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Friday, November 9, 2012

Pakistani Preacher Jailed for Sermon at Funeral
Muslims accuse him of “blasphemy,” order relatives to leave village or be set on fire

By Jeremy Reynalds
Senior Correspondent for ASSIST News Service

LAHORE, PAKISTAN (ANS) -- An evangelist accused of defaming Islam was telling mourners at a funeral about the sacrifice of Christ when Muslims present took offence, his son said.

According to a story by Morning Star News, Karma Patras, a 55-year-old resident of Chak 113-RB Bado Malhi of Punjab Province's Nankana District, has been in jail since Oct. 13 for allegedly "outraging the religious feelings" of Muslims at the funeral of a Christian where most of those present were church members.

He faces a sentence of 10 years in prison and a fine under Section 295-A of Pakistan's widely condemned blasphemy statutes.

Section 295-A states, “Whoever, with deliberate and malicious intention of outraging the religious feelings of any class of the citizens of Pakistan, by words, either spoken or written, or by visible representations insults the religion or the religious beliefs of that class, shall be punished with imprisonment of either description for a term which may extend to 10 years, or with fine, or with both.”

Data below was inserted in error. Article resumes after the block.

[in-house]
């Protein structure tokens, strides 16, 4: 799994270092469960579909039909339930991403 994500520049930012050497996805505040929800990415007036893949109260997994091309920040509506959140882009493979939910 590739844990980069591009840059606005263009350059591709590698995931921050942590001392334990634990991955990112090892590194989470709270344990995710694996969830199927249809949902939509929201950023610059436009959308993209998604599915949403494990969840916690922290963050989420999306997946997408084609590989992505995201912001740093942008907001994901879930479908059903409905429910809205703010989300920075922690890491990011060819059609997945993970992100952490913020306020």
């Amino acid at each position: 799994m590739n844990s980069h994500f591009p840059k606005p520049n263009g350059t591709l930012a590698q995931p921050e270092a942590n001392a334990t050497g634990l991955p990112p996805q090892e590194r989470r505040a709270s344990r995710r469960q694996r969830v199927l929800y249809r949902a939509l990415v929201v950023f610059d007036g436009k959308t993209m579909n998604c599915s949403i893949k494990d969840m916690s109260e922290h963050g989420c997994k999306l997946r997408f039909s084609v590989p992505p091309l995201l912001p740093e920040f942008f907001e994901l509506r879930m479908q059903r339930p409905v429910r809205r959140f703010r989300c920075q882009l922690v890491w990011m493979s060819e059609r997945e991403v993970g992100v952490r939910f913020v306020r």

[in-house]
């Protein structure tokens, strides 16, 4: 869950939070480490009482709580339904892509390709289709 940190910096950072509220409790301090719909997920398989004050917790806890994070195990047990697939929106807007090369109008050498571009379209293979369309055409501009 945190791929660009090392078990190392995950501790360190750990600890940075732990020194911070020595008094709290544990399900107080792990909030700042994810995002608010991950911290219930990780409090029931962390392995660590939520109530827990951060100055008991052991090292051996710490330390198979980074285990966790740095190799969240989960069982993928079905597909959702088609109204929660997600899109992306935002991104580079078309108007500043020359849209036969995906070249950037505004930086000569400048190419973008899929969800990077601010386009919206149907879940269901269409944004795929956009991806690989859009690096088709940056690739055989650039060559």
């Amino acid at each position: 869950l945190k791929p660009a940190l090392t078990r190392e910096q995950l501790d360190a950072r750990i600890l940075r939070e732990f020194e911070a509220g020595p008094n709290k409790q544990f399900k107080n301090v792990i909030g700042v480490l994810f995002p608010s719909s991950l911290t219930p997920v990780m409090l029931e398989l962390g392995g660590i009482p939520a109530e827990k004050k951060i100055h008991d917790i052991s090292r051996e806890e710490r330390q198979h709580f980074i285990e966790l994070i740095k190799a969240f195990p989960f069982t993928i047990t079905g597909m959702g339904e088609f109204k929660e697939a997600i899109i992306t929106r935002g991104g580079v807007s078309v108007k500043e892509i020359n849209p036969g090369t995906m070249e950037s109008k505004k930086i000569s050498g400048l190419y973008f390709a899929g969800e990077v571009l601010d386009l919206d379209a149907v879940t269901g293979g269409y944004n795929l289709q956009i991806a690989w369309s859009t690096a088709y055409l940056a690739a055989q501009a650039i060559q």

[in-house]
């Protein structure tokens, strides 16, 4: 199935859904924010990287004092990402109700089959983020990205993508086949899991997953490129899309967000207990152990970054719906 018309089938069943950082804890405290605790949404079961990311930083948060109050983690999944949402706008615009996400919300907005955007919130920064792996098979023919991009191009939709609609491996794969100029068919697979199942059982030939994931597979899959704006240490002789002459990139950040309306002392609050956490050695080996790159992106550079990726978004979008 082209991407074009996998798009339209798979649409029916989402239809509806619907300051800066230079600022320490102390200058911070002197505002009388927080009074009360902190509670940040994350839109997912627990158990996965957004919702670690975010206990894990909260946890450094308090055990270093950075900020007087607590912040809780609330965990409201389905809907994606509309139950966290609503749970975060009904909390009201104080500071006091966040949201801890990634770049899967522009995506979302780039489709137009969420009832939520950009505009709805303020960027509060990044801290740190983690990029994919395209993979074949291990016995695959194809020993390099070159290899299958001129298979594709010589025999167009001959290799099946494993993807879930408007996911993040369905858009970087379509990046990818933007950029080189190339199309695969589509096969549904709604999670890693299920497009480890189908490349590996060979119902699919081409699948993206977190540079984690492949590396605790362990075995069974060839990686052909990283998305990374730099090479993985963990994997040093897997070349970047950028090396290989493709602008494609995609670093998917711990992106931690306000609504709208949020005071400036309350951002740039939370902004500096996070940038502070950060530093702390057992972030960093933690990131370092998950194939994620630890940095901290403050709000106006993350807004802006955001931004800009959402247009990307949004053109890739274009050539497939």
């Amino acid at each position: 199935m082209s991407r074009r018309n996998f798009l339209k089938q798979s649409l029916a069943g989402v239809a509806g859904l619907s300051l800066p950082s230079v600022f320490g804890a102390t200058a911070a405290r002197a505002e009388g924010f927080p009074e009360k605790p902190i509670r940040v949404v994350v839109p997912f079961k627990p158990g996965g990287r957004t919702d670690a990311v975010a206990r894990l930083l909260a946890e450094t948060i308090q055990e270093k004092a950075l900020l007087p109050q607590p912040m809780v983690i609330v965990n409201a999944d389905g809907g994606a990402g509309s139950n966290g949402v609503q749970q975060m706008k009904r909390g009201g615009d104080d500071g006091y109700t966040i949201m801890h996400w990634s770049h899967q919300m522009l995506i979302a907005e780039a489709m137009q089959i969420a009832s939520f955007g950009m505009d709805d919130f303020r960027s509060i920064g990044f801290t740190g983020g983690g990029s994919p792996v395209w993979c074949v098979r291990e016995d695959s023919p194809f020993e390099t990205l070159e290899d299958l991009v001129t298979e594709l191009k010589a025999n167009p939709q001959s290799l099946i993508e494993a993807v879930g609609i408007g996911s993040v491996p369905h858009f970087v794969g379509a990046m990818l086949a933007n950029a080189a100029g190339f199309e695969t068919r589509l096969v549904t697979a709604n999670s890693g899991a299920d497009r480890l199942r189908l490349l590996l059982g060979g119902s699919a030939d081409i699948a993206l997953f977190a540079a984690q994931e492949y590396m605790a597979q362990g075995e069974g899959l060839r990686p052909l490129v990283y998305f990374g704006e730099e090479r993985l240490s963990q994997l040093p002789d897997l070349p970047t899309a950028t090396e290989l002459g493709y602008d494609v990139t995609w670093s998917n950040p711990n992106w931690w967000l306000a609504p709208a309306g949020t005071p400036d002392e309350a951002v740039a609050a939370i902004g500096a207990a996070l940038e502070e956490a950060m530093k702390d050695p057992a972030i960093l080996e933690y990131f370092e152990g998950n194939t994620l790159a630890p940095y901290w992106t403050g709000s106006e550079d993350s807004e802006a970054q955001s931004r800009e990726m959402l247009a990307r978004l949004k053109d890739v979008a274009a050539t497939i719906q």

"My father addressed the gathering at the bereaved family's house by sharing Jesus Christ's sacrificial death and resurrection," his son, Robin Masih, told Morning Star News. "He did not know that there were some Muslims sitting among the mourners. He shared with the people how Christ had sacrificed his life for our sins … Muslims have a different view on this subject, and those present thought he was challenging their belief of sacrificing animals."